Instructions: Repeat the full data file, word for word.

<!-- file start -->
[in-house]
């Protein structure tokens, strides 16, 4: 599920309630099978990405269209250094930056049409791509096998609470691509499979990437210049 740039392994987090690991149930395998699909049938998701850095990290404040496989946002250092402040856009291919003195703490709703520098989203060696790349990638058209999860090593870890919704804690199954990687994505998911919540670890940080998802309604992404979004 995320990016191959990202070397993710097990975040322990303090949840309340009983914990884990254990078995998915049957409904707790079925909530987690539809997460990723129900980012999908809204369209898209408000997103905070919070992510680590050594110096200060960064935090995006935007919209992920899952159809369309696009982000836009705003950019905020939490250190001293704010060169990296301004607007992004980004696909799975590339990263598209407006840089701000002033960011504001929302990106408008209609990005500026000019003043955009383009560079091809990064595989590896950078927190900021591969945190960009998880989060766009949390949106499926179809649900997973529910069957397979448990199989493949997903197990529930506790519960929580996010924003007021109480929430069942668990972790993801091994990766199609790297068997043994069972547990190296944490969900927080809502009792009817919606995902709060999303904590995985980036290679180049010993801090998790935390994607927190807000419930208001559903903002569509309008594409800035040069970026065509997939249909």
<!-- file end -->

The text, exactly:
[in-house]
């Protein structure tokens, strides 16, 4: 599920309630099978990405269209250094930056049409791509096998609470691509499979990437210049 740039392994987090690991149930395998699909049938998701850095990290404040496989946002250092402040856009291919003195703490709703520098989203060696790349990638058209999860090593870890919704804690199954990687994505998911919540670890940080998802309604992404979004 995320990016191959990202070397993710097990975040322990303090949840309340009983914990884990254990078995998915049957409904707790079925909530987690539809997460990723129900980012999908809204369209898209408000997103905070919070992510680590050594110096200060960064935090995006935007919209992920899952159809369309696009982000836009705003950019905020939490250190001293704010060169990296301004607007992004980004696909799975590339990263598209407006840089701000002033960011504001929302990106408008209609990005500026000019003043955009383009560079091809990064595989590896950078927190900021591969945190960009998880989060766009949390949106499926179809649900997973529910069957397979448990199989493949997903197990529930506790519960929580996010924003007021109480929430069942668990972790993801091994990766199609790297068997043994069972547990190296944490969900927080809502009792009817919606995902709060999303904590995985980036290679180049010993801090998790935390994607927190807000419930208001559903903002569509309008594409800035040069970026065509997939249909």